First, my unsolicited and entirely predictable take on last night's presidential debate -- and on every presidential debate, past and future. In the words of Señor Dávila:
The approval of imbeciles is the final factor in victories.
Of course I hope these imbeciles decide to pull the lever for Trump -- assuming they know how -- but they're imbeciles nonetheless. Imagine how stupid one must be to not know whether or not one is a leftist! And yet, the question of whether or not the United States will continue to exist as the United States is in the hands of these oblivious low- and no-fos.
The principles that define left and right are deep, wide, pervasive, and irreconcilable. Last night's moderator was, like Chris Wallace, another leftwing imbecile, but her final question was particularly imbecilic -- something along the lines of "if you win the election, what will you say to reassure those who didn't vote for you?"
There is nothing Biden could say to reassure me. Unless maybe he renounces Satan, which I don't see happening.
Speaking of whom, let's get back to his revolutionary activity.
No, wait. One more thing. What would Gagdad say to reassure those who despair at the prospect of a President Harris? Once again, I will channel the good Señor. I would draw from my own Book of Pointed Gags & Wisecracks, but they're too scattered and disorganized for quick reference:
Christianity does not solve “problems”; it merely obliges us to live them at a higher level.
The conservative is a simple pathologist. He defines sickness and health. But God is the only therapist.
I do not belong to a world that perishes. I extend and transmit a truth that does not die.
Defeats are never definitive when they are accepted with good humor.
With good humor and pessimism it is possible to be neither wrong nor bored.
Resignation must not be an exercise in stoicism but a surrender into divine hands.
There's another principle I like to keep in mind: that that which cannot continue will not continue. After all, I live in California, which is a daily experiment in trying to prove that the impossible is possible, e.g., mandatory electric cars when there's not enough electricity to keep the lights on, or open borders when there's not enough water for existing citizens, or more funds for public employee unions when we've already accumulated $1,000,000,000,000 (a trillion) in unfunded pensions.
Which of course is why Nancy Pelosi is trying to lard the COVID relief bill with bailouts for Democrat run disasters such as California and New York.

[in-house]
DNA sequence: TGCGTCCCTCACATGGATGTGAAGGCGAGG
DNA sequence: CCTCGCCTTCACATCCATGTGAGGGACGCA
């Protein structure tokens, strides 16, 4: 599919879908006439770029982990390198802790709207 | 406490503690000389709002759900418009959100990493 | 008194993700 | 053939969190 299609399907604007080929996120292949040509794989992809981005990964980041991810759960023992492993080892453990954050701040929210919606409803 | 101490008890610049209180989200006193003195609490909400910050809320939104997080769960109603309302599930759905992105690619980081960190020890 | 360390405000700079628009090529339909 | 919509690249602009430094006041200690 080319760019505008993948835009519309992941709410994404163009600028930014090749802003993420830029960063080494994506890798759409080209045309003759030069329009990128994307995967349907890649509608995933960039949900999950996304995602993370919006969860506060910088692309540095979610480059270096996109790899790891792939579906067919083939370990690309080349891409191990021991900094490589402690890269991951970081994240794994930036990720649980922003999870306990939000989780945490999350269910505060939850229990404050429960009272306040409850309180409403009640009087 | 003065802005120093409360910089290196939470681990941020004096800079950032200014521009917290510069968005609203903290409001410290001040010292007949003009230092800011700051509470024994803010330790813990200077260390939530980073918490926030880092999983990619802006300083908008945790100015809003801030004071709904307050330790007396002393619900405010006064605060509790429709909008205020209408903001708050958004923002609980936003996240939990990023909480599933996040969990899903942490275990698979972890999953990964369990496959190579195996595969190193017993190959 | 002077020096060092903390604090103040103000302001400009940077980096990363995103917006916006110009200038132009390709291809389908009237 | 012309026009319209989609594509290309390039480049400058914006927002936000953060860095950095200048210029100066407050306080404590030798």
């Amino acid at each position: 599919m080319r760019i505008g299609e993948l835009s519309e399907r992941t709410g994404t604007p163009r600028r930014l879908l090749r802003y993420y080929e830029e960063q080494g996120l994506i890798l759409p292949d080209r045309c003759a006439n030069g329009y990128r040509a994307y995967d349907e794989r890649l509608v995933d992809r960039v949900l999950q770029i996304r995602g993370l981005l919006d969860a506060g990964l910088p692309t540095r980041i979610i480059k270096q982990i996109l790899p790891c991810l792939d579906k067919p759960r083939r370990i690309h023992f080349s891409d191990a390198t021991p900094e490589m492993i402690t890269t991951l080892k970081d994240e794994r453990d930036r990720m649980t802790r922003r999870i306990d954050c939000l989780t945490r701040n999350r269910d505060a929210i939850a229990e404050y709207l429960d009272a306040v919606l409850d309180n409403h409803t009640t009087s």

Back to the book we were discussing in the previous post, Revolution and Counter-Revolution. I'm going to cut to the chase and give my bottom-line take before I proceed to defend it: when we talk about the demonic or diabolical, we are fundamentally describing the "spirit of revolution," bearing in mind that we must define what we mean by "revolution."
For example, in this context it is entirely inappropriate to call our founders "revolutionaries." In fact, they were very much the opposite, in that they wanted nothing to do with overturning the order of the world, but rather, restoring the ancient rights to which we were and are entitled. Our founders were terrified of revolution, which is precisely why they created a constitution to "contain" and neutralize such destructive impulses and energies.
Conversely, everything about the left -- especially since the Wilson administration -- is about weakening our Constitution in order to strengthen the Revolution. Now they want to pack the Supreme Court in order to transform it into a revolutionary body, but this is what the left does: it ruins everything, from art to religion to education to whatever it touches.
Of course, they wouldn't agree that they're ruining anything, rather, perfecting it. Marriage is better now that it isn't restricted to one male and one female. For that matter, women are better now that they are free to deny their femininity and pretend to be men. Likewise a pajama-soyboy castratti is a perfect man.
Which reminds me of an article by the always excellent David Solway. I still haven't figured out how to embed links with the new blogger format, but here it is: